Interviewed by Adam Burroughs | Smart Business Magazine | INSIGHTS Digital Transformation
Legacy systems are relied upon to perform an organization's day-to-day work. But, in many cases, technology has improved drastically since companies first implemented those systems, leading to a point at which the tasks those systems perform could strain those systems beyond what they can handle. This opens the door to failure, user frustration and more.
"When your system no longer supports scalability, you lose the competitive advantage in the market," says Nishan Kumar, project manager at EOX Vantage.
Smart Business spoke with Kumar about how to recognize when it's time to address the problems caused by older legacy systems, and how upgrades can improve workflows.
What are some of the signs that a legacy system is not working well?
One of the signs that a legacy system should be tuned up or augmented is the maintenance cost. Fixes to a legacy system often require the use of older technologies, which means a specific skill set is required to maintain the system. That typically comes from an in-house team member or long-time outside vendor. But sometimes the person who installed it or who has the expertise to fix it is no longer with the company, or the vendor stops providing the specific support the legacy system requires. That can leave a company with a system that can't be fixed, which puts it in a risky spot where a failure of any sort could happen.
Integration is one of the most critical aspects of modern-day technology. This is the ability of systems to talk to each other, for example through third-party APIs for user authentication and data sharing. When a legacy system is isolated from other systems, it increases the costs of operations because of the maintenance of these multiple systems, as well as degradation in accuracy and execution of tasks such as the publication of work and ability to perform repetitive tasks. All of this collectively increases the time necessary for completion or turnaround of an activity.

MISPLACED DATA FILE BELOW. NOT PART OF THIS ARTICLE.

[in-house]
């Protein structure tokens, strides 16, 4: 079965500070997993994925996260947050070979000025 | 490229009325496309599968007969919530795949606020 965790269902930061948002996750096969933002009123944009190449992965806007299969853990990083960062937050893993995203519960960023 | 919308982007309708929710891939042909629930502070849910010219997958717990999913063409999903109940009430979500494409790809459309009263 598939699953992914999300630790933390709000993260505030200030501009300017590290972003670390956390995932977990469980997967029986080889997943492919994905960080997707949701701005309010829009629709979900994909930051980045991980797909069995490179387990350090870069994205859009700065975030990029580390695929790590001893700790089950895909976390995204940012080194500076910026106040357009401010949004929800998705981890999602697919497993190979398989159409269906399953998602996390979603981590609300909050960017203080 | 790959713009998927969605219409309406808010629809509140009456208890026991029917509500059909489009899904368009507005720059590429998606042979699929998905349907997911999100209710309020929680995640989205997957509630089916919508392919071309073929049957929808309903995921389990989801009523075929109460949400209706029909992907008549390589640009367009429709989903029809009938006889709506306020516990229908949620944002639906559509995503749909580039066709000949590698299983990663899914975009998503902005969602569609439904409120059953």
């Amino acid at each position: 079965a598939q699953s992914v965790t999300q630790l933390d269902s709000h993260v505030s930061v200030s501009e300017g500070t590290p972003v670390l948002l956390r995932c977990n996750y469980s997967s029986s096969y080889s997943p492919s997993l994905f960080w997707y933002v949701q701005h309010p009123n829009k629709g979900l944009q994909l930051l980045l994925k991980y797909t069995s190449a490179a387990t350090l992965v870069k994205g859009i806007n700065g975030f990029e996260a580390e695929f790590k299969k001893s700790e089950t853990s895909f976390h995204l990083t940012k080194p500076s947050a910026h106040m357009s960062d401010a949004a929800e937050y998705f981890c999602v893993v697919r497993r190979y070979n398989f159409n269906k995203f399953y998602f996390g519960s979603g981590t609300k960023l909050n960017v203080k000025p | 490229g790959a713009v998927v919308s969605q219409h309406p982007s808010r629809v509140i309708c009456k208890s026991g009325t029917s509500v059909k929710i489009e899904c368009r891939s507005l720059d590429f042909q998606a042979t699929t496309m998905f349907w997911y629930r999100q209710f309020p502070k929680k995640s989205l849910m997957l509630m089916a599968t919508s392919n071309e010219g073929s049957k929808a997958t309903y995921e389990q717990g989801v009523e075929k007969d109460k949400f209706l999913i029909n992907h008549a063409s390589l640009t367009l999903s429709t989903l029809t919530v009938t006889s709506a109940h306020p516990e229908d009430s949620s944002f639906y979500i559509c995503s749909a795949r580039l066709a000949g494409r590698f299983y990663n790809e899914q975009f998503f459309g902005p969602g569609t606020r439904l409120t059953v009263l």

Compliance and security issues can also arise with legacy systems. Some companies operate under heavily regulated standards. Non-compliance with these policies can lead to significant penalties. It can also make any updates or changes very expensive because the often-outdated technology is not supported, or there is limited expertise to implement the required change. Legacy systems are also vulnerable to cyber attacks as the outdated technology or the software no longer gets patched, creating security gaps.
What issues are created when there are multiple systems attempting to work together?
A business ecosystem comprises multiple components, each performing a specific function. Given this, there are multiple systems designated and dedicated to execute them independently. The problem with having multiple systems is that you have no visibility or control over these disparate data sources. There may be compatibility issues with the system that can lead to nightmares when you're compiling a report.
There may be issues with multiple logins, for which multiple user credentials need to be maintained. Limited maintenance and support options also add to the problems.
How might organizations address issues with legacy systems?
Problems with legacy systems can be diagnosed by a knowledgeable vendor, in part by mapping critical business processes through the system to find gaps and inefficiencies that impact the overall turnaround times of important or regularly performed tasks.
Solutions can be found, depending on the type of business and who interacts with the system, that streamline individual components or systems. There are ways to automate manual, repetitive tasks and free the human resources to focus on more critical tasks, allowing the system to take care of the rest. Automation workflows and unification of critical components of the system can improve turnaround time and reduce costs.
Find an outside provider, preferably one that has experience within the organization's industry as well as experience addressing issues with legacy systems. It's best to find a provider that has cross-platform experience and can come at it from a consultative standpoint, not one that's predisposed to a solution that comes from a single product.